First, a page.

What any business leader dreads has happened: your data has been hacked. You must act, and quickly ! After its advice to protect against a possible data leak, My technician shares with you his intervention plan in the event of a data leak, in order to limit the damage.
1. Be responsive
The first few hours after the discovery of the company data breach are crucial. The longer you wait, the greater the losses will be. Cybercrime attacks are becoming more complex and it is unlikely that you can solve the problem on your own. Alert your IT network teams (within 48 hours maximum) or cybersecurity professionals who can understand the problem quickly
2. Isolate the incident
Once the source of the problem has been identified (phishing, ransom software, malware, Cloud service attack…), the objective is to quickly control the vulnerability so that it does not spread. Work closely with your IT teams to identify intrusion points and disconnect attacked systems from other internal databases and servers.
3. Remain vigilant
In the first few hours after the data theft, you may receive fraudulent emails or calls. Be even more attentive to this type of practice than usual to see if there are any other data theft attempts in progress.
4. Informing customers
Certainly no one wants to shout loud and clear that they have just been hacked… However, your customers will appreciate your efforts to be transparent with them. Moreover, please be aware that if your company collects personal data from European citizens and it is disclosed, you will have an obligation to inform your customer promptly, as stipulated in the GDPR (General Data Regulation Protection). In other cases, do not hesitate to bring your communication professionals together to inform your clients through a newsletter or press release and, above all, to announce the measures taken to address the problem. Finally, offer solutions and advice to your customers if they think their personal data is not secure.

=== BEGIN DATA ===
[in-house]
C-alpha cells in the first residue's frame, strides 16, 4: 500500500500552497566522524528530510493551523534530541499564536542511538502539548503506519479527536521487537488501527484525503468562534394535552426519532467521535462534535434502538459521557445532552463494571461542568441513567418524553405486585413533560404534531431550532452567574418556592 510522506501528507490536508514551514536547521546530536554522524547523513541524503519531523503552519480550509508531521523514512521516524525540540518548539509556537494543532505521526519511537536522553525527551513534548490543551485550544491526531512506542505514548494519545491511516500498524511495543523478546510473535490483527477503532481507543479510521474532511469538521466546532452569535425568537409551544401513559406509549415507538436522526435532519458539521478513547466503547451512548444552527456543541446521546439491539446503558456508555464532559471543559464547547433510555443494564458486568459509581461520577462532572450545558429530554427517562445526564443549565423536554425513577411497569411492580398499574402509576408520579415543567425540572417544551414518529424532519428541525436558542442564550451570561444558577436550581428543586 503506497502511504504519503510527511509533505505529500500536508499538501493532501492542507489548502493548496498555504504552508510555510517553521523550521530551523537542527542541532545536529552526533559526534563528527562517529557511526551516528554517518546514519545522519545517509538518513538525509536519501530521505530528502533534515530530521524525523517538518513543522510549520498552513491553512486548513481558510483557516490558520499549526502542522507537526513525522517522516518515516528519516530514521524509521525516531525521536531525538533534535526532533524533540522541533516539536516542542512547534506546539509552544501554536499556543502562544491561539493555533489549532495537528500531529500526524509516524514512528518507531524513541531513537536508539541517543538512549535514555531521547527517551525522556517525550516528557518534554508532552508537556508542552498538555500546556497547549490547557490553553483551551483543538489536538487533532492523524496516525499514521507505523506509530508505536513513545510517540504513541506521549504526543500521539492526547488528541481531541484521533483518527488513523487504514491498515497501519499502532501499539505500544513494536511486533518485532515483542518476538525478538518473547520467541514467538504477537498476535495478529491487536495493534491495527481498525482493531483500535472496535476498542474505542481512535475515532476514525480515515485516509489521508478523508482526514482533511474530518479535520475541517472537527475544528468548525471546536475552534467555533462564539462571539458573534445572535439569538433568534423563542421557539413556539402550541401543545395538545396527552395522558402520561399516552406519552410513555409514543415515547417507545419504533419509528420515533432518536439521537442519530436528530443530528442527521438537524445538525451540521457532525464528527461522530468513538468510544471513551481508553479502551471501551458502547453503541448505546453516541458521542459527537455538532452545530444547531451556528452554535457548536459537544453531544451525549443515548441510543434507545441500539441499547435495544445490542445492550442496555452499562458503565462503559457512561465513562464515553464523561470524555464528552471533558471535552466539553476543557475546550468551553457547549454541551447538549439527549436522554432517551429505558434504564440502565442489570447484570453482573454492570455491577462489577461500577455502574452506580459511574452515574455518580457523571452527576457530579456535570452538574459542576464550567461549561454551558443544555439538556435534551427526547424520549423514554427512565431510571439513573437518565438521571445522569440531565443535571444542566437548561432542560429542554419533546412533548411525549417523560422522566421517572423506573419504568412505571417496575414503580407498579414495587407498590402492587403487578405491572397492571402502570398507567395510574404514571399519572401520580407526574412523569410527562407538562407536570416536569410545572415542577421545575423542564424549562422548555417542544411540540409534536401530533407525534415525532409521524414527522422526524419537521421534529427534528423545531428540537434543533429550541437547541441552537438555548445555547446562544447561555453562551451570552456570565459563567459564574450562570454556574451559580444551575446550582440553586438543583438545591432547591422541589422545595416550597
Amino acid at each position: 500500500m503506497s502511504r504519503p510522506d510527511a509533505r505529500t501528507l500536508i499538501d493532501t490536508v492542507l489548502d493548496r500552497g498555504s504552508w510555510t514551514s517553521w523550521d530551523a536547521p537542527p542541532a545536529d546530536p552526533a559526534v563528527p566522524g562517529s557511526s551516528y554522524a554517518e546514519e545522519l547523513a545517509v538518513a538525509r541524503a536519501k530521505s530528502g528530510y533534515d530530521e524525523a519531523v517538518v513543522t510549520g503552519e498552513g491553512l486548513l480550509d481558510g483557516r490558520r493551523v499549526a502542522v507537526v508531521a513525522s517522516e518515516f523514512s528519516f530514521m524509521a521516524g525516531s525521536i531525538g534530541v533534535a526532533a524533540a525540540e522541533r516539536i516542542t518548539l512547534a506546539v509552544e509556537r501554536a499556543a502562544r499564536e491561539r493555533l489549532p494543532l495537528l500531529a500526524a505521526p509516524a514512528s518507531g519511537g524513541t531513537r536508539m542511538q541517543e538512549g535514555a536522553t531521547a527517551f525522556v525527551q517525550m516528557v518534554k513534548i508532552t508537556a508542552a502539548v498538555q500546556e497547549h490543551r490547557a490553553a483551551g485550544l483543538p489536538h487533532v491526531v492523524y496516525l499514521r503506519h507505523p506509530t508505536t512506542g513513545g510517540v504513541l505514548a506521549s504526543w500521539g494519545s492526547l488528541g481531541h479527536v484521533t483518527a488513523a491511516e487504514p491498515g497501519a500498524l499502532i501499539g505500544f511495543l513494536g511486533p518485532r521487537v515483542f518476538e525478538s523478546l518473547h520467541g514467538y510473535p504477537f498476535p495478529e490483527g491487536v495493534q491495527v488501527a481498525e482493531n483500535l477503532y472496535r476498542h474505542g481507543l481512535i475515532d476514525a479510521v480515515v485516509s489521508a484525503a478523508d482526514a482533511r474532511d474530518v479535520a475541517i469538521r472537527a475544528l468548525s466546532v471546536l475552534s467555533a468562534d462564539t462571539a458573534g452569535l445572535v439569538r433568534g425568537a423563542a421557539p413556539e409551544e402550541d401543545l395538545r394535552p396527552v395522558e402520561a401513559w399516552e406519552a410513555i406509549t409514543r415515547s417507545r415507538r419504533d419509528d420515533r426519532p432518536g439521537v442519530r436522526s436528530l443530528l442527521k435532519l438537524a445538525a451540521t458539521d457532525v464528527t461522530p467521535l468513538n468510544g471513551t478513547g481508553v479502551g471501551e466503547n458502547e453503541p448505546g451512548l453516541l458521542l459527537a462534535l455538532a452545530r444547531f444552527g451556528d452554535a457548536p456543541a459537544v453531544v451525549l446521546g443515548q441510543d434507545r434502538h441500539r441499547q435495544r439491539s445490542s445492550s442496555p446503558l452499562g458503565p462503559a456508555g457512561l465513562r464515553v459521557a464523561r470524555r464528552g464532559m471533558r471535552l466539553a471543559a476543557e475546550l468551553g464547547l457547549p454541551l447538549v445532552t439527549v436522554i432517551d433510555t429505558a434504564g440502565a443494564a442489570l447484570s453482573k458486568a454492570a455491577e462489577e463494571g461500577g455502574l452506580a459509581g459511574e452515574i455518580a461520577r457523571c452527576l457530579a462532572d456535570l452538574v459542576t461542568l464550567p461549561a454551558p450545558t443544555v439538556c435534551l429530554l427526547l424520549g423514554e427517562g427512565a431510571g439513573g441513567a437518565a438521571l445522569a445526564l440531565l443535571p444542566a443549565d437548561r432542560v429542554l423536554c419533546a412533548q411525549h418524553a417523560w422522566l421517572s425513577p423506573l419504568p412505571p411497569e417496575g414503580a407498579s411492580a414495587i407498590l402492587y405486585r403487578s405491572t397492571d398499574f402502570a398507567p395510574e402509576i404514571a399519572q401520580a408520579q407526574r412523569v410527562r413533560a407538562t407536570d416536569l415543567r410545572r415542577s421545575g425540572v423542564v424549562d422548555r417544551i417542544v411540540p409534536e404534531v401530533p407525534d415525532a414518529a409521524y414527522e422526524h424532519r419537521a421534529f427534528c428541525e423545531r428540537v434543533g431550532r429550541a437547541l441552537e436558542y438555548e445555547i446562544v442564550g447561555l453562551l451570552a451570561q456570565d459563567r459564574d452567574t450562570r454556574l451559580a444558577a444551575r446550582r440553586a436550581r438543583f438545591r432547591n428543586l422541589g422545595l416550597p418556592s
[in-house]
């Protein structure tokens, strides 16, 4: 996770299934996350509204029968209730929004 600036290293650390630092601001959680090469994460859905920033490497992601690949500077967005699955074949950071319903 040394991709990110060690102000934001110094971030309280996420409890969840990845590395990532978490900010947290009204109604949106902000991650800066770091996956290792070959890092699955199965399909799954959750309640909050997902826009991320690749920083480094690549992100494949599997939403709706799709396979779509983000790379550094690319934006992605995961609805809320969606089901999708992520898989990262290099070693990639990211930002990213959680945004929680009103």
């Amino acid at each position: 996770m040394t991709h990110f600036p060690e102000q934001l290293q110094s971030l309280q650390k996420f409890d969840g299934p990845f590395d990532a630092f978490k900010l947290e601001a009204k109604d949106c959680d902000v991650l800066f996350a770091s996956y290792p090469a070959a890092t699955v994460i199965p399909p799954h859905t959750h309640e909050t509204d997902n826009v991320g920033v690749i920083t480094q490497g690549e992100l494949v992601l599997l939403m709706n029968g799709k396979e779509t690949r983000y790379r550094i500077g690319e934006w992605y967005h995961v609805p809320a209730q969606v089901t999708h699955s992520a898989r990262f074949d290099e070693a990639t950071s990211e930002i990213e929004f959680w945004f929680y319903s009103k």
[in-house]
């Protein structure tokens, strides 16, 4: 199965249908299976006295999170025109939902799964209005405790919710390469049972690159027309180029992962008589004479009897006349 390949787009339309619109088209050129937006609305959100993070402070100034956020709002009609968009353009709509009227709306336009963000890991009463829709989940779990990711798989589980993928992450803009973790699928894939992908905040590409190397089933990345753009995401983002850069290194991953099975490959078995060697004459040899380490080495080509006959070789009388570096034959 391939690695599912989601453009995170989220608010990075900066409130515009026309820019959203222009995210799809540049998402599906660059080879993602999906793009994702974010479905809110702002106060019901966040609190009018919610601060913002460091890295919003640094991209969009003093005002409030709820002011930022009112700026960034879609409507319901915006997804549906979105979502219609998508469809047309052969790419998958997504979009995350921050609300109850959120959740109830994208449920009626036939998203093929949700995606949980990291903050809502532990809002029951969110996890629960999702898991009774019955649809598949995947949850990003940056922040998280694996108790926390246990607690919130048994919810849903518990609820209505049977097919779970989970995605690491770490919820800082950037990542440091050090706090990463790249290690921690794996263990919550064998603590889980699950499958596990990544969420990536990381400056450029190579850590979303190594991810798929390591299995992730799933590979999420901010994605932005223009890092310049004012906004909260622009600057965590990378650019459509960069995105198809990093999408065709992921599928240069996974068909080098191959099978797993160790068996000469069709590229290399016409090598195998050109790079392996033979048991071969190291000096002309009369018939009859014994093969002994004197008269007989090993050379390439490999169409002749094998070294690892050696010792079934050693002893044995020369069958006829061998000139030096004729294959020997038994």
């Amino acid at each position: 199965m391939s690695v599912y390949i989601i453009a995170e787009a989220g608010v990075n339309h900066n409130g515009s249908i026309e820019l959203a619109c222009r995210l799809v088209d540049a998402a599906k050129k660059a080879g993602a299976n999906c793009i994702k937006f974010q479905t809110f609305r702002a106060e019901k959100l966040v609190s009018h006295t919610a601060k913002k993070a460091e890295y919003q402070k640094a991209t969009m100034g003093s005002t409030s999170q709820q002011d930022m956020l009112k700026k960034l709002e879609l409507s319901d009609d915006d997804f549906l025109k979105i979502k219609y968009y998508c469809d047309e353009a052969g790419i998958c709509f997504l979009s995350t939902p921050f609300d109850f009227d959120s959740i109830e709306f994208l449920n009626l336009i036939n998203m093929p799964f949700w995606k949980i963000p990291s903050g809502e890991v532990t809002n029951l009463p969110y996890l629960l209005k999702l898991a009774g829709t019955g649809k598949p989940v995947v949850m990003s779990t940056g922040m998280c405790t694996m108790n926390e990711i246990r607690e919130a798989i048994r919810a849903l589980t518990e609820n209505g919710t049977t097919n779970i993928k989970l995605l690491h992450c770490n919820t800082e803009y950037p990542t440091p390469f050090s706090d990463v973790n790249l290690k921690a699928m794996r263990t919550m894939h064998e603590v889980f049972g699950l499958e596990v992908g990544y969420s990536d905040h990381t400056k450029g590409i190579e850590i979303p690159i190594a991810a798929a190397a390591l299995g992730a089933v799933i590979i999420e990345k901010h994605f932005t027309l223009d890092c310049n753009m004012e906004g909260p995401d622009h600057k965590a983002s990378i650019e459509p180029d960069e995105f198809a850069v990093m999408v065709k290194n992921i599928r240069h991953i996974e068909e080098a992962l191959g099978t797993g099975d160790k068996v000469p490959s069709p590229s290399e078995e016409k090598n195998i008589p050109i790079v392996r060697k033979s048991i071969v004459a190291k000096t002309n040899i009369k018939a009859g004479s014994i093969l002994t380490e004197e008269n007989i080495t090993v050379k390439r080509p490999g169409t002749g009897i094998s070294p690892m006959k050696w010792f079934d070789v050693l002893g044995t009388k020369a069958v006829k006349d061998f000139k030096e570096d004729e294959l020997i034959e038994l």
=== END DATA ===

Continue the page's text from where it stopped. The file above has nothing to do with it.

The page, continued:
5. Contact the competent authorities
In 2017, only 10% of Canadian companies affected by a cyber security incident reported the incident to a police force (source: https://www.statcan.gc.ca). Currently, and following the Equifax scandal, PIPEDA (the Personal Information Protection and Electronic Documents Act) has been amended. Companies that have experienced data breaches are now required to report them to the Office of the Privacy Commissioner of Canada.
6. 6. Avoid a new leak
Now it is a matter of protecting against a new attack. Digital security must become a priority for you and your employees. Consider implementing enhanced protection measures such as disk encryption, malware detection or phishing tests. You will find some advice on the right resolutions to take to secure your SME on this blog. A security audit is necessary? Contact us!